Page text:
With Ethan’s help, my manuscript had become a lot more presentable, and I decided to send out a new round of queries, between December 2010 and January 2011.  This time I emailed around two dozen agents, and my success rate was much higher – my query letter was stronger because my book was better.  By the beginning of January, I had partials or fulls out to six different agents.  (I used a connection to get in touch with one of these agents – when I went to my fiance’s swearing-in ceremony, I met one of his co-workers, who, coincidentally, had been in my dorm our freshman year of college.  His mother was, incredibly, Lisa See.  We talked and she referred me to her agent.  Nothing came of it, but it would be weird to omit this anecdote.  As Michael Bourne notes in his article, the easiest way to get an agent is to know someone who can help you.)  On January 12, I received an offer of representation from a well-known agent who wanted me to take my book in a more commercial direction.  He was a bigger name, but by that point I was quite attached to Ethan.  He understood what I was trying to do, and he knew how to push me to do it better.  I followed up with Ethan and he offered me representation on the spot.

It’s been over a year and a half since I signed with Ethan, and everything has been pretty easy since then.  We edited together and sold the manuscript to St. Martin’s (that was also a process, but a less difficult one that I may cover in a future post) less than a month after it left the house.  Getting Ethan on board was the most difficult and most essential part of my publishing journey.  I think writers and artists of all stripes struggle with the same persistent fear that we don’t have talent, that people will laugh behind our backs when all our efforts lead to nothing.  I still have that fear, but it’s become a lot more manageable since my 25th birthday.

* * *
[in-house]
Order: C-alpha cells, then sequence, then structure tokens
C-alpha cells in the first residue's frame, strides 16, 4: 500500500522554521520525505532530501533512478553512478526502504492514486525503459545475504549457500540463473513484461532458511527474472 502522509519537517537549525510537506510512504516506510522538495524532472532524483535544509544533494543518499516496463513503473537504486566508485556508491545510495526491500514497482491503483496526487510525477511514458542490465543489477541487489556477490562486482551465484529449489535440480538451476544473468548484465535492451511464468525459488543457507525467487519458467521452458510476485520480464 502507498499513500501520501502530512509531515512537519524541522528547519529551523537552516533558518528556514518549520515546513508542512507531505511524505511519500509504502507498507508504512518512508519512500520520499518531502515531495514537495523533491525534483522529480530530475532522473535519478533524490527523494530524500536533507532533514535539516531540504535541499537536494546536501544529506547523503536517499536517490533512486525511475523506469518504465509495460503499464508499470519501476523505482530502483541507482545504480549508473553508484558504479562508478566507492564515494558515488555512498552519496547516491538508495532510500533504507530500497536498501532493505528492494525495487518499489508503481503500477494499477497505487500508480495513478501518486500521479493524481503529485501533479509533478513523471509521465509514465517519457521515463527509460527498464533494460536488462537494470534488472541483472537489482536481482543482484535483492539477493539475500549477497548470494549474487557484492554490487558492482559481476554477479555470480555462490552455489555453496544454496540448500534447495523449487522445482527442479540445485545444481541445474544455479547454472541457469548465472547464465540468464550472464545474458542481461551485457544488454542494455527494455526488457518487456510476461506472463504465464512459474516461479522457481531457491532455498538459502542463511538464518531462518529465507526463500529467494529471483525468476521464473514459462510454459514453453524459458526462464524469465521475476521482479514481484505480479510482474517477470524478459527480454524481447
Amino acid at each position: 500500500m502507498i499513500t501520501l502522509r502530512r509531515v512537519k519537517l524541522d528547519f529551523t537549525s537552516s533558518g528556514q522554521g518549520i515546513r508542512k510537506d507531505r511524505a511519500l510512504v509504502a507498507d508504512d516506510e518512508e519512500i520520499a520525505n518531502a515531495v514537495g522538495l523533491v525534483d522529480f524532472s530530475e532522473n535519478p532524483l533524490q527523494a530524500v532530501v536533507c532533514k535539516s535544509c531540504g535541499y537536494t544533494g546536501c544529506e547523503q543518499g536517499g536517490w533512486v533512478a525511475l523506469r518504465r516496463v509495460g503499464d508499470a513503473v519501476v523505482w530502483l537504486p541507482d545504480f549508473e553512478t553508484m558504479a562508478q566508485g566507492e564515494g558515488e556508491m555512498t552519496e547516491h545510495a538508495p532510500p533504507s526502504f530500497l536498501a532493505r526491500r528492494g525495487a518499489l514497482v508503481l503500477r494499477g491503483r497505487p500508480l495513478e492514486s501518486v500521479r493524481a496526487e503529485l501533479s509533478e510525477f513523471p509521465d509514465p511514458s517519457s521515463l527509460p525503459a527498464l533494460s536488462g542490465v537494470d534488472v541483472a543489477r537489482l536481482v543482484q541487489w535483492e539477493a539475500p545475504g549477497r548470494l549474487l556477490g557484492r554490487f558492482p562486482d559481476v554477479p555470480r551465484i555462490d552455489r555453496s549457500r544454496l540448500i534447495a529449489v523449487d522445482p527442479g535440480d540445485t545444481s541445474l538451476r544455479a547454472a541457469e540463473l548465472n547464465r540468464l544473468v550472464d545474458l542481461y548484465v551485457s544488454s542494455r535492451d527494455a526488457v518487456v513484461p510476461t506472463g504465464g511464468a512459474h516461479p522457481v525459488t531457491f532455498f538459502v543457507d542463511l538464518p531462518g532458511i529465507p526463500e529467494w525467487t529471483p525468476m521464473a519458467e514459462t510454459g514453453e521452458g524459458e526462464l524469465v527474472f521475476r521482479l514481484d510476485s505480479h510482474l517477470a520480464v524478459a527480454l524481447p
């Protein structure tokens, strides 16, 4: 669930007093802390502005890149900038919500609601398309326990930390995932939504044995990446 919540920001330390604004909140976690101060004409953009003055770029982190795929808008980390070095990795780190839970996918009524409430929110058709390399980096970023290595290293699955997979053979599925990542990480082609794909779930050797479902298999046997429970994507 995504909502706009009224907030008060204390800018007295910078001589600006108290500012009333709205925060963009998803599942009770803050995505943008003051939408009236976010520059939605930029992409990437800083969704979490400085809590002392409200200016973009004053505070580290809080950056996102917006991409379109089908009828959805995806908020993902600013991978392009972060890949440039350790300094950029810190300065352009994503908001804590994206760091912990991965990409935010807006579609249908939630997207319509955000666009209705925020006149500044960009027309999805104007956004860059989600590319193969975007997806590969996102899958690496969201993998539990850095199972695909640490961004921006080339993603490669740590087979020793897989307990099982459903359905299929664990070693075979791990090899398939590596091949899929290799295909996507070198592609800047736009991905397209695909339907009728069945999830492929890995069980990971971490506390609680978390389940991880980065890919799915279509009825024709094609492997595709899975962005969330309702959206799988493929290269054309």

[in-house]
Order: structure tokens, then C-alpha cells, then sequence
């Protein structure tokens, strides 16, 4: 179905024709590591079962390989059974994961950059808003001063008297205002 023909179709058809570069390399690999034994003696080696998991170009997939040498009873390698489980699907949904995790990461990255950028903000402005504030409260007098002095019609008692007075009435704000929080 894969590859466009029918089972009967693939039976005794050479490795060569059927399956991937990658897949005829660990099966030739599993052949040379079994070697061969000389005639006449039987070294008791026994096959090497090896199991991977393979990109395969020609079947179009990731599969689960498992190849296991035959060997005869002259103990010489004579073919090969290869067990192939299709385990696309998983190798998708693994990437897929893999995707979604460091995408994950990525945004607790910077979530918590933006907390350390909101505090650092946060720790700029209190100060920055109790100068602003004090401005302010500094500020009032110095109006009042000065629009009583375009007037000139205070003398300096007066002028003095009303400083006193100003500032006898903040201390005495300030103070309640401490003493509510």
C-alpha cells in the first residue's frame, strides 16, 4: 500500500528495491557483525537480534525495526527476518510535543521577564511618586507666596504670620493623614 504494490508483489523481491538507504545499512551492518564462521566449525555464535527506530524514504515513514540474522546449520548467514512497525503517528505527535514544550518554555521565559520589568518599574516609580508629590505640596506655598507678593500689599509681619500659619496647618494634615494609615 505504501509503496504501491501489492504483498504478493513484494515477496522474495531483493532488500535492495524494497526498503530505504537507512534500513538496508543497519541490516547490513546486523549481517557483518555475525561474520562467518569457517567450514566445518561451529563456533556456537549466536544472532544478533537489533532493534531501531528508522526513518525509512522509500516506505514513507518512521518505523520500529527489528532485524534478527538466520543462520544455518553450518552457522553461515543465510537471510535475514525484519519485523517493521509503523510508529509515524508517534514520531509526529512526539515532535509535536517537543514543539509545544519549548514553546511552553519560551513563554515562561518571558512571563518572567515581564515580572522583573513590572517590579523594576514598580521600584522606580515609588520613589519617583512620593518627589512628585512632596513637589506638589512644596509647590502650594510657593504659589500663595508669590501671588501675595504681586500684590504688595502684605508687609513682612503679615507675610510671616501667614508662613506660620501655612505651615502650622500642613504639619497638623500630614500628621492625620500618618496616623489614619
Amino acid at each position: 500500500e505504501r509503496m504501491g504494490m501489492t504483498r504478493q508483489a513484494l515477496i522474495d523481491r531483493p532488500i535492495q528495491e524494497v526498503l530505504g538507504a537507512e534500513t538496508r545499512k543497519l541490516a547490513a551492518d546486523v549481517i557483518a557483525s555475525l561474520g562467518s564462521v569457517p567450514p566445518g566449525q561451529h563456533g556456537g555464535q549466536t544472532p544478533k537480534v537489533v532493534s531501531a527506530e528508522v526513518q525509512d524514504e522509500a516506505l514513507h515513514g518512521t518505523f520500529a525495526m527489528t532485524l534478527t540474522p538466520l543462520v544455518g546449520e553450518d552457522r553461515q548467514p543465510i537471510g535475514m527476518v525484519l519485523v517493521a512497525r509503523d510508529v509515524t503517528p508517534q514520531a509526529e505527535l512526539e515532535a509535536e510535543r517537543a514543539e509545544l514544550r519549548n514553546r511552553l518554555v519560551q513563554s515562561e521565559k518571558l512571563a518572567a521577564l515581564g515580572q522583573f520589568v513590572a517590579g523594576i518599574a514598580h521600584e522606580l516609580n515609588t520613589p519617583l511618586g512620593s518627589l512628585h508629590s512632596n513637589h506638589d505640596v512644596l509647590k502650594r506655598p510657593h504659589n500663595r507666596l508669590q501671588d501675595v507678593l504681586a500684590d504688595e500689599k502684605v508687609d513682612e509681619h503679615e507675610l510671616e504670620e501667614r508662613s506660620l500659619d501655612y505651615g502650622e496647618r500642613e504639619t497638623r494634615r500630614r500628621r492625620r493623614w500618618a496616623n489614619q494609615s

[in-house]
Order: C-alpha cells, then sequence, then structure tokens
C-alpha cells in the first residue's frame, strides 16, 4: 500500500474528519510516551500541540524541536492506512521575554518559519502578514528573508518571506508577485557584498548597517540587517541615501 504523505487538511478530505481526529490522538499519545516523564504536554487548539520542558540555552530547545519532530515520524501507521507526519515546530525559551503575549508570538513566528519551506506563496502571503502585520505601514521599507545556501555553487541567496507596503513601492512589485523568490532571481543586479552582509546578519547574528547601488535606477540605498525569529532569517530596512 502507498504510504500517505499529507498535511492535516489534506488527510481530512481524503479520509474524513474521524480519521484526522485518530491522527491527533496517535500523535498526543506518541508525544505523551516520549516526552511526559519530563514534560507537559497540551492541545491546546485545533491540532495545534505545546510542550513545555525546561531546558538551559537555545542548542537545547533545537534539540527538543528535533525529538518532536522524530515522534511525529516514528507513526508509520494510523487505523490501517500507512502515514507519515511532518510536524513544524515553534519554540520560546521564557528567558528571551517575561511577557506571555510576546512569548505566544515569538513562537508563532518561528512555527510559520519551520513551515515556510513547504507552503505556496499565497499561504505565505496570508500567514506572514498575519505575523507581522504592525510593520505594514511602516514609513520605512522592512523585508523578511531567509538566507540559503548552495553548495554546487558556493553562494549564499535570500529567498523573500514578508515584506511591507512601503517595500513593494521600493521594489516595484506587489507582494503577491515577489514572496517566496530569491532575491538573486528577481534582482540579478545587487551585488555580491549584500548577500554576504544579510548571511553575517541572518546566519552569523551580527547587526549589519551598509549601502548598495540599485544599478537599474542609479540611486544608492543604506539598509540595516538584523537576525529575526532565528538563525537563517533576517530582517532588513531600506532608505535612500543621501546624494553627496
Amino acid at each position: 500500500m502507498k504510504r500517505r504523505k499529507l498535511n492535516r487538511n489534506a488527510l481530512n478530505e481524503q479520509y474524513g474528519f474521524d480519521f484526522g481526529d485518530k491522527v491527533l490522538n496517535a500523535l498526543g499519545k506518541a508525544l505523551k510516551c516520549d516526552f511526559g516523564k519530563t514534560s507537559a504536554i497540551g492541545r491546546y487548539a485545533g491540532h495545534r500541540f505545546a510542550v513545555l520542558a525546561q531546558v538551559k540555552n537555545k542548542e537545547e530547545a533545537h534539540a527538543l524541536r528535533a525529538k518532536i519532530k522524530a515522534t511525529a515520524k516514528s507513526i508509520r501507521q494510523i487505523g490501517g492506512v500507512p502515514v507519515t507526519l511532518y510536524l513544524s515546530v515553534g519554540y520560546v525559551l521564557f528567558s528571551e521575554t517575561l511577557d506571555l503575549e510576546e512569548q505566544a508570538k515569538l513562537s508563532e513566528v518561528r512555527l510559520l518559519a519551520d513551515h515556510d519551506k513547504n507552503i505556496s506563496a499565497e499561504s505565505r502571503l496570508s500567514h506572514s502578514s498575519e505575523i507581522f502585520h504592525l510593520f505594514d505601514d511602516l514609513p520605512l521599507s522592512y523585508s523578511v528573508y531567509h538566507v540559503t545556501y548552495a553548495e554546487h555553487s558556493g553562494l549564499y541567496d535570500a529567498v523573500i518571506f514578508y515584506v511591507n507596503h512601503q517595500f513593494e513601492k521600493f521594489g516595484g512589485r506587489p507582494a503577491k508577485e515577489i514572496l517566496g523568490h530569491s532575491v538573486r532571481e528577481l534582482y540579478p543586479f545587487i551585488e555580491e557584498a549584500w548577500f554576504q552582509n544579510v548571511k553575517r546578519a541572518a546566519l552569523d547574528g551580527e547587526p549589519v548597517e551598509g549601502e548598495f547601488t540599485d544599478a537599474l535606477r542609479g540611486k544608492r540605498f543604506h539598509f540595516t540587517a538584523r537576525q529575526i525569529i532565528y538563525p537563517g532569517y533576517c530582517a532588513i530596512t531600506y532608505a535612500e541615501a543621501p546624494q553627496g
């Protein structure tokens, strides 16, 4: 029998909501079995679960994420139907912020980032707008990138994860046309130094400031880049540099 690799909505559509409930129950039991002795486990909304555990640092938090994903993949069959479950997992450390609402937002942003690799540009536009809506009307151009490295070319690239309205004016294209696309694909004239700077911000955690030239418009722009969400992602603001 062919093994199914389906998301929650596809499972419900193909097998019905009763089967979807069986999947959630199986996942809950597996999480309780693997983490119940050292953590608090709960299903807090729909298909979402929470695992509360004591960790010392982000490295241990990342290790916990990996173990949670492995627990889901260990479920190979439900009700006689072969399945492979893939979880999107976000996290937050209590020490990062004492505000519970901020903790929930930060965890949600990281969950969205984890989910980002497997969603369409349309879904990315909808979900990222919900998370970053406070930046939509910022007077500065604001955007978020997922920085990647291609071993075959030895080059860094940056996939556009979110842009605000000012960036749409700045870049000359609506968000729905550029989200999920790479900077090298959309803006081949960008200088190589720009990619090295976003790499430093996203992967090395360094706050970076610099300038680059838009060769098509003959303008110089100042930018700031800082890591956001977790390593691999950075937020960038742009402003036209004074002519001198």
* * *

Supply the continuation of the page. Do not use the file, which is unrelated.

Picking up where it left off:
Anyway, this is my agent story, and I hope it’s been somewhat informative.  The process went about as smoothly as I could have hoped, but it still felt long and painful while I was in it.  There’s an easy parallel to dating here.  I haven’t been single for a while, but I remember sitting around staring at my phone, waiting for texts from guys I didn’t even fucking like.  It was terrible, and the agent process was terrible in a similar, magnified way.  There were times when I sat staring at my inbox waiting for the smallest communication because I’d put out dozens of missives and a response could come and crush me or change my life at any time.

So.  If you’re about to start querying, just know that it is a frustrating, soul-crushing, and sometimes fruitless effort, but that if you succeed and get the right agent, it will be the hardest part to get through.  Also, if you need someone to talk to, I will answer emails.

Good luck.

steph

*I did have one hook, I think, though no one has said as much.  I was a Yale Law student, and I think that prestige sticker might have given me a little push.  On the other hand, I’m guessing I would have been in better shape with an MFA or any sort of publication to my name – as I found out when I was roundly rejected from every MFA program I applied to during my 3L year, no one in the literary world gives a fuck if you went to a fancy law school.  And why should they?